Shane Melton, who lives in West Ashley, received a big surprise during what should have been a routine visit to the Department of Motor Vehicles.
CHARLESTON, S.C. (WCSC) - Shane Melton, who lives in West Ashley, received a big surprise during what should have been a routine visit to the Department of Motor Vehicles.
Melton learned he is a dead man walking.
“There’s just nothing I can do,” he says.
The Social Security Administration incorrectly declared him dead, he says. He discovered this when he went to renew his driver’s license. Instead, he was shuffled into a back room and was accused of impersonating a dead man and stealing his identity, Melton says.
“They started interrogating me saying I was deceased and told me they’re going to call the cops on me,” he says. “They confiscated my ID, so I left.”
Melton says this initially didn’t seem like a major issue, but then he was laid off from his job.
“This has upended our entire lives,” his wife, Morgan Key, says.
Because the government considers him dead, Melton says companies won’t hire him. The family even had to move in with his parents to cut costs.
“He’s done interviews, job interviews, and everything,” Key says. “He’s doing everything that he can to get that job but they just can’t hire him legally.”
Being incorrectly declared dead can cause a lengthy list of problems, according to attorney Mark Bringardner.
“That’s going to prevent you from being able to take out a loan, apply for a job, pass any sort of background check, and your credit score will instantly go to zero,” he says. “So, that will present a whole host of challenges that can’t be fixed overnight and will take several months, if not longer, to fix between submitting the paperwork to the social security administration, as well as the credit score company to restore your credit.”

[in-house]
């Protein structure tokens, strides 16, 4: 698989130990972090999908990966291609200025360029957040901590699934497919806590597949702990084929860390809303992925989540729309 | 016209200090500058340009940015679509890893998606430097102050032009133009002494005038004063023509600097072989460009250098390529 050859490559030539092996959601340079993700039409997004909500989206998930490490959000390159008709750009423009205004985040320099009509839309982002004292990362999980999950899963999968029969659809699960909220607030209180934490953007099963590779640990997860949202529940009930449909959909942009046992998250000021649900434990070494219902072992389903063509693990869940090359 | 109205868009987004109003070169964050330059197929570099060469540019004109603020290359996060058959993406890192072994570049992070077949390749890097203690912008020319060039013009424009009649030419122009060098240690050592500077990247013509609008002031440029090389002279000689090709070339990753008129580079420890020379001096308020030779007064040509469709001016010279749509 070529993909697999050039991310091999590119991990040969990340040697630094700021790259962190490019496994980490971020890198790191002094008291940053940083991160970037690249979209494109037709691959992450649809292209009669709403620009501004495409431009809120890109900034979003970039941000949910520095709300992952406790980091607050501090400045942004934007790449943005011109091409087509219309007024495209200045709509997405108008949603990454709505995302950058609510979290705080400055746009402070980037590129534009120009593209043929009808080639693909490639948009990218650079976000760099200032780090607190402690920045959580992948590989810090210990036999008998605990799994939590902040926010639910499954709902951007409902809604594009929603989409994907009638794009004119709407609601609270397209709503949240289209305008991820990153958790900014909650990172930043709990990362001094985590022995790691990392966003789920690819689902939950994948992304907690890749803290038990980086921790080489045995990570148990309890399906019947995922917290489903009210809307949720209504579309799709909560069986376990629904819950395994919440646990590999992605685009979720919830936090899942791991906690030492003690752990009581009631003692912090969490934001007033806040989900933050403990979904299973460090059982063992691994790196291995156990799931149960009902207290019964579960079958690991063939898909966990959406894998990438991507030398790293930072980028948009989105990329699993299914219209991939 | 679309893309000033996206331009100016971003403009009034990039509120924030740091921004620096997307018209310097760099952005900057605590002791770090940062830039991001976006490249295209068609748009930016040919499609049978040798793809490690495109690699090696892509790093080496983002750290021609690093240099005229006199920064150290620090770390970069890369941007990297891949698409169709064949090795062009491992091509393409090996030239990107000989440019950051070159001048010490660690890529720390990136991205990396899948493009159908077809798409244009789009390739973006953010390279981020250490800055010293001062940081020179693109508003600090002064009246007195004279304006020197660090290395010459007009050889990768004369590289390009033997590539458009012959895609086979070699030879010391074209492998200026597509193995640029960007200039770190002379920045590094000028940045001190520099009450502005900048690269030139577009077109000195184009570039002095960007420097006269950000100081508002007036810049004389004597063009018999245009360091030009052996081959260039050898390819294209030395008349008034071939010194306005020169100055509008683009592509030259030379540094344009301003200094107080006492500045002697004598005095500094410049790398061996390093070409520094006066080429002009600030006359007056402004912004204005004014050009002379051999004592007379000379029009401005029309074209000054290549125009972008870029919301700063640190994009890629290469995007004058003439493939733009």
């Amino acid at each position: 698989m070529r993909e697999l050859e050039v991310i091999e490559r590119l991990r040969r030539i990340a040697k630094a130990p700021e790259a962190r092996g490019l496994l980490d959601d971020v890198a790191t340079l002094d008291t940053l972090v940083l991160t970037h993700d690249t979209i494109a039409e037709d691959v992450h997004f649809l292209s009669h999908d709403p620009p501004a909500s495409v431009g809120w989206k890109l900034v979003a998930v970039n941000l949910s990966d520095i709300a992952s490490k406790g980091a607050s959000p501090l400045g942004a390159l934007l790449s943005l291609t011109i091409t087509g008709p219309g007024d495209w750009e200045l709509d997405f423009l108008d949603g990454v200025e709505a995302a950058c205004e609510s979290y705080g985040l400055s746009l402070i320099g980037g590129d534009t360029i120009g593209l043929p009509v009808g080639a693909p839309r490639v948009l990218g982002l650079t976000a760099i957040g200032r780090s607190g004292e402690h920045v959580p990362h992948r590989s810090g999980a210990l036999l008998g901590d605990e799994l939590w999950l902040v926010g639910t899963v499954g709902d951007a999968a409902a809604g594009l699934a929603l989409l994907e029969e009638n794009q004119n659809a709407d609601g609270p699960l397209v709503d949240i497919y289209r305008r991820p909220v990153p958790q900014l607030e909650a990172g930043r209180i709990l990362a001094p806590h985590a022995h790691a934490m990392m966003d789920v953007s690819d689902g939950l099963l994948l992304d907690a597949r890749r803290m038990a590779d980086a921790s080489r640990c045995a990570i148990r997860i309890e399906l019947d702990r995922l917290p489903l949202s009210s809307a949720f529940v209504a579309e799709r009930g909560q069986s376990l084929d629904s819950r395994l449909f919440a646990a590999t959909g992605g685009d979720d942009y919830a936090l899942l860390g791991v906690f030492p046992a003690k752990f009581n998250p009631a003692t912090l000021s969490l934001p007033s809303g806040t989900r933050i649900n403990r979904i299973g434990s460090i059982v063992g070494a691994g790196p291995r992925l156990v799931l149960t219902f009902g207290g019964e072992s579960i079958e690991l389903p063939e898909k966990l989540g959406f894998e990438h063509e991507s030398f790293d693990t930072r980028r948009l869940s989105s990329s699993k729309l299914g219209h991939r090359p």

This issue is not uncommon, Bringardner says.
“It’s estimated this happens between 6,000 to 12,000 times a year or more, so that’s roughly 20 to 30 people a day,” he says. “Usually that occurs because of a clerical error at the Social Security Administration office, a hospital, a doctor’s office, or somebody filling out a form incorrectly and checking the wrong box.”
Catching and correcting the problem quickly is key, Bringardner says.
“Anyone who’s been wrongfully declared dead by the social security administration should contact them immediately and try to submit the paperwork,” he says.
But Melton says he’s gone to the social security office three times with various paperwork. He says the issue is the items the Social Security Administration can use to prove he’s alive either require a valid ID to obtain, like a passport or certified medical records, or only apply to certain people, such as military records or a church membership.
Melton says he doesn’t have an ID, any of the other documents or a path forward—leaving him frustrated and trying to fix what seems like an unfixable mistake he didn’t make.
“It can happen to anybody,” he says. “I never thought it would happen to me until I go to the DMV one day and boom, I’m dead. There’s nothing I can do about it. I didn’t cause the problem and they’re pretty much making me fix the problem when it’s impossible fix.”
The Social Security Administration did not respond to a request for comment.
Some additional advice from Bringardner: make sure you’re periodically checking your credit report to ensure this same mistake hasn’t happened to you. If it does, be prepared to involve a lawyer to help sort things out, especially your credit.
Copyright 2023 WCSC. All rights reserved.